The Hadzabe people in Tanzania are among the last remaining hunter-gatherers on earth. In 2011, the Hadzabe gained legal rights over their ancestral lands, allowing them to protect their forests from farmers and herders seeking to clear the land. Deforestation in the core Hadzabe territory has since declined, compared to a significant increase in the wider region. Populations of endangered African elephants, African wild dogs, lions and leopards have also increased.
The Hadzabe have also earned over US$450 000 from trading carbon offsets from the forests that cover their territory. This remarkable progress earned the Hadzabe the UN Development Programme’s Equator Prize, which recognizes Indigenous peoples’ efforts to reduce poverty through the conservation and sustainable use of biodiversity.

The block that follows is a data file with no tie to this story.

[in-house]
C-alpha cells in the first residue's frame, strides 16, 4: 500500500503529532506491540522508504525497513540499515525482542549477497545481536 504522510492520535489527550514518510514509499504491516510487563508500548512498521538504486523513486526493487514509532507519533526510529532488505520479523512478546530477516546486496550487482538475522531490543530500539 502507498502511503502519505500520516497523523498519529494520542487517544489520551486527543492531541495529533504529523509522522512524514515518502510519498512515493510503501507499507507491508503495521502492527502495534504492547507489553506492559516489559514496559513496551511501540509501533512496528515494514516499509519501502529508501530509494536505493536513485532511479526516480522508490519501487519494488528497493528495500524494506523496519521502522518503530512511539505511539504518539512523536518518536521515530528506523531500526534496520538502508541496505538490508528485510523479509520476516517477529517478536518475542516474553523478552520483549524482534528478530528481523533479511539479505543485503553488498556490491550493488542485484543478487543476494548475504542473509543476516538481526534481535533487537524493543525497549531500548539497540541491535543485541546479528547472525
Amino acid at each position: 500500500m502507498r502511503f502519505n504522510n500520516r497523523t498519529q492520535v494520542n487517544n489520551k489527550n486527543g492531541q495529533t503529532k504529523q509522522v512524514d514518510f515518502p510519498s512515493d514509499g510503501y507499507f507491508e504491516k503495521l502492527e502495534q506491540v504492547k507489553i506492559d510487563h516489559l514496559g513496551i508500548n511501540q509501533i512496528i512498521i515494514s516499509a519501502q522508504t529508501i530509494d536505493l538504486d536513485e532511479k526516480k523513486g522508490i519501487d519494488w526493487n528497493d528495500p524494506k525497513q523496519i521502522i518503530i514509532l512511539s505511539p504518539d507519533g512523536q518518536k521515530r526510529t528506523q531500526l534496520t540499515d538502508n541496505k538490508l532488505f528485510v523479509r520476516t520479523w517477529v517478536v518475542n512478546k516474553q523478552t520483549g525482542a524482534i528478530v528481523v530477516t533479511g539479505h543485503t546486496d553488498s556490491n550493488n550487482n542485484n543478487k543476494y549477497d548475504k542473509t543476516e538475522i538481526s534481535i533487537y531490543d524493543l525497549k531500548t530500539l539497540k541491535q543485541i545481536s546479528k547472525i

Footage courtesy of the Equator Initiative/UN Development Programme, with thanks to :
David Beroff and Carbon Tanzania
Felipe Ruiz Benitez